by a function f sophisticated enough to recognize middle names and treat them in a special way. Then the operations listed above would allow the crucial core of database searches, e.g. a search for the manager of the employee John Doe, to be written as follows:

	{name(y): x in contains("Doe"), y in contains(department(x)) | 
				posn(y) = "Mgr." & "John" in words_of(string_of(x))}.
More properly, this returns all the managers in any department containing an employee called John Doe, along with whatever 'accidental' data might occasionally result from accidental combinations of John and Doe, as in a conceivable department that manufactured Doe Skin gloves and had an employee named Wallace John, or John Johnson. But this sort of thing should be quite rare, and can in any case be detected by forming and filtering or displaying the set of pairs
	{[x,y]: x in contains("Doe"), y in contains(department(x)) | 
				posn(y) = "Mgr." & "John" in words_of(string_of(x))}.
in an appropriate format.

This example shows the felt advantage of the approach proposed: (a) it separates the optimization of database queries rather cleanly from their abstract definition; (b) no special statement of the fields to be indexed is required; (c) it allows arbitrary strings to appear in fields, and is prepared to search using concordances of the words in these fields, which is often an effective search technique. (E.g. we can just as well find the manager of "Peter Doe", or "J. Peter Doe", a task which might well vex an SQL database.)

Indexing of SETL databases. Each database has an administrator-defined 'to_string(record)' method which can be applied to each of its records and which yields a 'record summary string' defining those aspects of the record which are to be indexed to improve the efficiency of searches over the database. By cutting these summary strings into words (simply by cutting them at all included whitespaces) we generate an associated internal word_list(record). These word lists are automatically used to build a 'word index' associated with the database. Iterations over the db.contains(wd) iterator objects described above exploit this index.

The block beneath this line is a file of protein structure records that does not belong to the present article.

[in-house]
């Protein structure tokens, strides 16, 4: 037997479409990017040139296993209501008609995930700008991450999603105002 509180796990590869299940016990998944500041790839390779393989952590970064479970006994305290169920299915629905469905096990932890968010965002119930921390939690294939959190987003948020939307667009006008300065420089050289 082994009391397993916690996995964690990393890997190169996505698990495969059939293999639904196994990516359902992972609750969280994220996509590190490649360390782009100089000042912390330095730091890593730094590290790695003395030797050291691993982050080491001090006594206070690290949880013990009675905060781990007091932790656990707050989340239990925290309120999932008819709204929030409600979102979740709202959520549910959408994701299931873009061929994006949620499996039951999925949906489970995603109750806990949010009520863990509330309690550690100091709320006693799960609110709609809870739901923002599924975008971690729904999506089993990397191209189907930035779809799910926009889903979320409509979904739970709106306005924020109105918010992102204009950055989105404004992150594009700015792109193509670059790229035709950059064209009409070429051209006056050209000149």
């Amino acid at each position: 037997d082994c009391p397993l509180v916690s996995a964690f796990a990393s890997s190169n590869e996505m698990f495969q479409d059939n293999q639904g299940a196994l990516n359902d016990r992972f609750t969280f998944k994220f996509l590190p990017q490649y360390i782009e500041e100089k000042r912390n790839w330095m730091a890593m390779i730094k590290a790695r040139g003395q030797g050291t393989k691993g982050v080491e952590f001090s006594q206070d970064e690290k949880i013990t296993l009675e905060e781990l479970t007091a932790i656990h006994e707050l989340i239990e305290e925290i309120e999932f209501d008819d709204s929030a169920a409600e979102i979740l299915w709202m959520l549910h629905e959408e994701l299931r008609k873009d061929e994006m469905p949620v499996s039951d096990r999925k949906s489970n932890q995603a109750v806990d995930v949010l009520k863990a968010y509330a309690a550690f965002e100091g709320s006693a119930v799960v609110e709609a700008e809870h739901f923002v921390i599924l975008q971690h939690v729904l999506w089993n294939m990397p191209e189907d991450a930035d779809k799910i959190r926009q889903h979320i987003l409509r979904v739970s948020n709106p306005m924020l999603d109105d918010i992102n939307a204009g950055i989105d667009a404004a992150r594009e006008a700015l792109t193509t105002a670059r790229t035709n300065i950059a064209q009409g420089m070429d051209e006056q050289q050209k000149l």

Transaction handling in SETL databases - Basics. SETL databases, like all other SETL objects, have value semantics. For example, if db is a database object, then the sequence of statements

db2 := db; db := db with new_record;

changes db by adding a new record, but leaves db2 unchanged since no new assignment has been made to it. The SETL database implementation creates the 'logical copies' that this requires in an efficient way, whose cost is only weakly dependent of the size of the database objects involved.

This gives an easy way of obtaining transaction-like effects. To begin a transaction which may have to be aborted, simply write

db_copy := db;

Then edit db as desired. To 'commit' the transaction, simply erase the copy by writing db_copy := OM. To back out of the transaction instead, simply write db := db_copy; this will restore db to its original state.

More Advanced Transaction-related facilities.

Commercial 'transactional' database systems provide several important transaction-related capabilities in addition to the basic transaction-backout ability noted above. These are: (i) guaranteed recovery after system failure; (ii) distributed execution, with guaranteed coordination of multiple distributed files, and guaranteed recovery after failure of any of the components of a distributed system; (iii) parallel execution of multiple independent transactions, with guaranteed isolation of each transaction from the others (serializability.) These fundamental capabilities are also supported by the SETL database system.

Guaranteed recovery after system failure - introduction.

We model the system failures to be guarded against by assuming that:

  1. a processor's CPU can crash, e.g. by losing power or by freezing after a software fault.

  2. Such crashes can occur unpredictably, even in the middle of writing a disk record. However, when such a crash occurs, bad data can appear only in the disk area being written, but not outside it.

  3. Once written to disk, data never 'evaporates', i.e. can always be read.

If any of these assumptions are violated in an actual physical system, a lower supporting layer of physical and software redundancy will be needed. This must implement a 'virtual system' satisfying assumptions (a-c).